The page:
Even though Superman has the power to annihilate his foes, he purposely avoids landing killing blows in comics. However, in Man of Steel, Superman does the unthinkable and snaps General Zod's neck. In this moment, Superman became a killer, but he's not the only hero to succumb to his more lethal urges.
In Batman Begins, Bruce leaves his mentor Ra's al Ghul to die on two separate occasions. Black Panther stabs Killmonger and makes minimal effort to save his life despite abundant resources in his titular film, while Ant-Man brutally shrink-crushes Yellowjacket in his. Although being a superhero is a dangerous job, it seems that being a supervillain is actually the far more perilous profession, on the big screen at least.
Valuing human life is often a quality that separates superheroes from the villains they face. While bad guys murder and destroy, superheroes protect life even when it is difficult. Why is it then, that so many villains seem to die or even get killed by the superheroes they fight? Not only does having a superhero killing a villain undermine the moral qualities of superheroes, it also creates odd inconsistencies in the universes of these stories.
In the comics that these superhero movies are based on, being a superhero is about much more than simply having supernatural powers.
Many genres of media like horror and fantasy have characters who can do the impossible. What truly separates superhero stories from other stories is not super powers but their moral codes. A superhero is someone who embodies aspects of humanity to an incredible level. Some heroes embody one particular aspect, like Green Lantern's willpower, while others, like Captain America, are paragons that demonstrate the full range of positive human characteristics.
To be super-human is just that, to be more human than a regular person. And one of the most important aspects of humanity is to protect and save other human lives. So a superhero should embody the valuing of human life to a superlative degree. Death is the enemy, something that villains try to do and heroes prevent. In comics, plenty of heroes have a credos about not killing, but such values seem to get tossed aside once a superhero makes it to the big screen.
Superhero films typically do a decent job of showing superheroes saving regular folks, but when it comes to fighting bad guys, things often get mortally violent. In a good portion of superhero films, the heroes are usually directly or indirectly responsible for the death of the main villains.
Whether it’s a direct killing of a villain like the infamous neck snap in Man of Steel or Tony Stark indirectly killing Iron Monger in his first film, superheroes have accumulated a considerable body count, while many of those slain villains usually escape to fight another day in comics. Although portraying death on screen certainly elevates the stakes cinematically, it creates several two problems for the genre.
First, having superheroes contribute directly or indirectly to the deaths of villains undermines the humanitarian qualities of superheroes, leaving them merely superpowered action stars. Although superhero films certainly address some dark themes, they aren't supposed to become so dark themselves that viewers can't see the light.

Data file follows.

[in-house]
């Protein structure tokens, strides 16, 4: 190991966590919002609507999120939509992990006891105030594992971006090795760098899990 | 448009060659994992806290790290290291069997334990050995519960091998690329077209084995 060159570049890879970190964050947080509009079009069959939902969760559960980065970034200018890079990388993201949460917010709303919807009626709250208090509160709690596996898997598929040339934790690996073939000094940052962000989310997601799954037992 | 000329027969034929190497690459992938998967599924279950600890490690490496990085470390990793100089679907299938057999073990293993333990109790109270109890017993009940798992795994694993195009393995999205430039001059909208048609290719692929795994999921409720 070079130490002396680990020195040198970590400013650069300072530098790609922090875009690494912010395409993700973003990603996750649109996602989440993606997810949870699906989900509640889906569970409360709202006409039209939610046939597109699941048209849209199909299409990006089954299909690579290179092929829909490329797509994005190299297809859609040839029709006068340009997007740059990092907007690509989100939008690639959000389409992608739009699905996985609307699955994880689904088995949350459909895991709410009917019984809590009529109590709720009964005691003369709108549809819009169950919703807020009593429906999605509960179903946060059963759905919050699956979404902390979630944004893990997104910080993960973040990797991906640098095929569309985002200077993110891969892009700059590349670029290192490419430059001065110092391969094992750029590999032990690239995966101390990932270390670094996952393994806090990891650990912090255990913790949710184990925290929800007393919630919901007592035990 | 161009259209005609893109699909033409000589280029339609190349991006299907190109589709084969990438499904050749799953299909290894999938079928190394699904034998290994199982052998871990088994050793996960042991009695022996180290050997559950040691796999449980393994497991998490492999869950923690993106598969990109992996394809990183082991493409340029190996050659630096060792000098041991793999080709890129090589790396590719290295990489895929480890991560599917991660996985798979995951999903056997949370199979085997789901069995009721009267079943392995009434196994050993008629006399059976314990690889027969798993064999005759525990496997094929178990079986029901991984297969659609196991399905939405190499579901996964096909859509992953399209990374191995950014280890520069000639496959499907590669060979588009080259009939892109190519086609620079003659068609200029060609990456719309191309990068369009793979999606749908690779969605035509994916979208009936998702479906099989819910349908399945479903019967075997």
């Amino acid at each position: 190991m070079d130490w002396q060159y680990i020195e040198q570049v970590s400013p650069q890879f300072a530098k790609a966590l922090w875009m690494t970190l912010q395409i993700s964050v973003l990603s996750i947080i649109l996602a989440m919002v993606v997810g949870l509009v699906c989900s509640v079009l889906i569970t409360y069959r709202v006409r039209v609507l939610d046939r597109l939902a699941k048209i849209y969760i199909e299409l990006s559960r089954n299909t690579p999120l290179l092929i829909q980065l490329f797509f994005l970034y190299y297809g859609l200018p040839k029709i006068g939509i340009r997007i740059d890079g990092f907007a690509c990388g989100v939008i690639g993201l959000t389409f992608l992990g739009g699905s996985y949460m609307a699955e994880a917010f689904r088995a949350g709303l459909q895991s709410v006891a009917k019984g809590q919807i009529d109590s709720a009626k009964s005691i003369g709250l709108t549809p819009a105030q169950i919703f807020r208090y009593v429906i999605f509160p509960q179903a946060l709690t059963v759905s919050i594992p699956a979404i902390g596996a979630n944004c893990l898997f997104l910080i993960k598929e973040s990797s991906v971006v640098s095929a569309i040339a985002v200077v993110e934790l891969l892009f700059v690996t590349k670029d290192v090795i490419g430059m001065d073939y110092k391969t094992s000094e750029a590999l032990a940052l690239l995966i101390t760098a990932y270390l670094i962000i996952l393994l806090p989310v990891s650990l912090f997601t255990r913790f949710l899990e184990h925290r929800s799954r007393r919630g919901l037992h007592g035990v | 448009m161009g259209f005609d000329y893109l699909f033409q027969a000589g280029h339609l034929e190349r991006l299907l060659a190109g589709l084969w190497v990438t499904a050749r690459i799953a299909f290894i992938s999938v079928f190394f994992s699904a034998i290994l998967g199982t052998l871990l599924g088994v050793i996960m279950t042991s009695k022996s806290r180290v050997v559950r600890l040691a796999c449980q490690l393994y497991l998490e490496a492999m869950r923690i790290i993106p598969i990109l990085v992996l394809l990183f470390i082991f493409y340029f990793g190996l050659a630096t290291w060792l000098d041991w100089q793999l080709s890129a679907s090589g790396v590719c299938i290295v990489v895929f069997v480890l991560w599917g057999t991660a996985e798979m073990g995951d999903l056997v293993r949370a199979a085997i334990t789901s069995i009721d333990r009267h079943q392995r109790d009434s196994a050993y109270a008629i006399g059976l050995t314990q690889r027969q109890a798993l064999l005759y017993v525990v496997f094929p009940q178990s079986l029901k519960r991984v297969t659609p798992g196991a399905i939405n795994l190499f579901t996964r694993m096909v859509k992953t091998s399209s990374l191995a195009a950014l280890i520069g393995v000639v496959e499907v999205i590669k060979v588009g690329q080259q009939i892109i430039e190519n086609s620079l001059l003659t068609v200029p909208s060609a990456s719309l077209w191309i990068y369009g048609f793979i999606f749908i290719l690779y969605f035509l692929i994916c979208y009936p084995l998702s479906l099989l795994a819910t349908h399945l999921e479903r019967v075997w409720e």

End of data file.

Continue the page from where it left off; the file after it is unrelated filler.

In director Zack Synder's DC films especially, fan-favorite heroes are seen taking part in brutal, almost merciless violence. Even when it's justifiable, like in Wonder Woman, it can still leave a bad taste in your mouth. but the MCU isn't innocent in this regard either. The Thor series has had its fair share of slayings, even in the cinematic adventures of Iron Man, Thor and Captain America. Although a part of us wants to see villains get their comeuppance, superheroes should encourage us to be better, and valuing the life of someone who doesn’t deserve it shows the true depth of goodness in a character, and that’s what makes superheroes so inspirational.
With so many villains dying by the end of the movies they appear, superhero movies also have some weird, narratively incongruent moments that could be otherwise avoided. In director Christopher Nolan's films, which explicitly state Batman's no-kill rule by name, there are moments where Batman seems to be fine with firing clearly lethal missiles at his enemies or leaving a nemesis to die without saving him.
Another example of the weirdness created from situations like these is when the MCU introduced the Raft in Captain America: Civil War, which is an ocean based prison for supervillains in the comics. In the film, however, there weren’t really any villains to put in it, so the supervillain prison just ended up housing superheroes.
Now while it is certainly true that it’s not feasible to have the actors who play villains on retainer, simply having a cell with the name of a captured villain on it would be a nice Easter egg, like in All Hail the King, the short film featuring the fake mandarin from Iron Man 3. But moments like that are only really possible if superheroes stop killing bad guys.
While it would be nice to see villains go to prison instead of a graveyard for their crimes, less lethal heroes could bring some of the hope and wonder that they've inspired in generations of comic readers to the big screen.